The final taste of coffee is determined by several factors, like coffee variety, farm altitude and soil. One of the important factors is also size of the bean.
After coffee is harvested and processed, it has to be sorted by size. Coffee beans are sorted by size into categories using sorting screens. The number indicates the size - 8 means the diameter of the holes in the screen is 8/64 of an inch. That’s the theory.
In practice, the screens are placed successively. The beans first have to pass through the highest number, for example 18. If they don’t pass it, it means the beans are bigger than 18/64 of an inch, or 0.7 cm. The others fall through to number 17, some stay there, some continue, and so on until the smallest screen. The beans are graded with the number of the last screen through which they passed.
Peaberry beans are usually sorted in a special way, because of their different shape. The holes in the screen are rectangular to reflect the peaberry shape.
Some countries do not have any standards for grading coffee, but at the same time, many countries have developed their own classification systems. Luckily, thanks to the screen sizes, they can be roughly translated between each other.
Bigger beans tend to taste better, because they mature for a longer time on the tree and thus should be more developed. Bean size is usually also linked to altitude of growth. But as to every rule, there are countless exceptions. Elephant beans are often too large to support themselves and crack while ripening and become tainted. And even if they are successfully harvested and sorted out, they often crack too early during roasting anyway, tainting the sample.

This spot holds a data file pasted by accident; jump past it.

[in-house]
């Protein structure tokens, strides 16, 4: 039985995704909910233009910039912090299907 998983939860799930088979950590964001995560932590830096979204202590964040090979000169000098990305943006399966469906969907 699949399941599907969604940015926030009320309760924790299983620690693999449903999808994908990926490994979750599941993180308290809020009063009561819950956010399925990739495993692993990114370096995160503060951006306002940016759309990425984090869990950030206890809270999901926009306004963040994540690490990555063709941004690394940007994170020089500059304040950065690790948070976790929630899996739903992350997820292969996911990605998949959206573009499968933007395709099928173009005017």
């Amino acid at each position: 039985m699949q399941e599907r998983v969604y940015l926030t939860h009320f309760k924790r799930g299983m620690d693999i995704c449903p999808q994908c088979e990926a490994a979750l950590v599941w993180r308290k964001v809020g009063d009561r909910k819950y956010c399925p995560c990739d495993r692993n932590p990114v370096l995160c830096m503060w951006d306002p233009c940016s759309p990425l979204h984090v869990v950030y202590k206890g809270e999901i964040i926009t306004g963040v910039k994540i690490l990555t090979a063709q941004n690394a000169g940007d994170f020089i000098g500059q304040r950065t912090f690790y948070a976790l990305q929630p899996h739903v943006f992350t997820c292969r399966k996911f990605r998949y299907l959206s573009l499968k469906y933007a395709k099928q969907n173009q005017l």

The most suitable beans are sizes 14, 16 and 18, which offer the best ratio between taste quality and reliability. This is also not true in all cases, though. Most heirloom coffees, typical for Ethiopia
and some other African countries, fall into the smaller bean categories. But they also happen to often be the most interestingly tasting coffees in the world. That’s why Ethiopia
has never really developed any standardisation for coffee sizes, and concentrates purely on cup quality.
In other countries, smaller bean sizes are usually considered inferior, do not qualify as specialty coffee and are sold at a lower price. Even peaberry coffees, considered by many to be the highest quality of bean, fall in the same category as coffee shells in some Latin American countries. That’s because they were traditionally considered a defectively developed, mutated bean.
The only objectively measurable reason to sort coffees by size throughout the world is to guarantee a uniform roast of the beans.
At Coffea, we always strive to offer a broad variety of coffees, even when it comes to size, so that you can compare the difference yourself.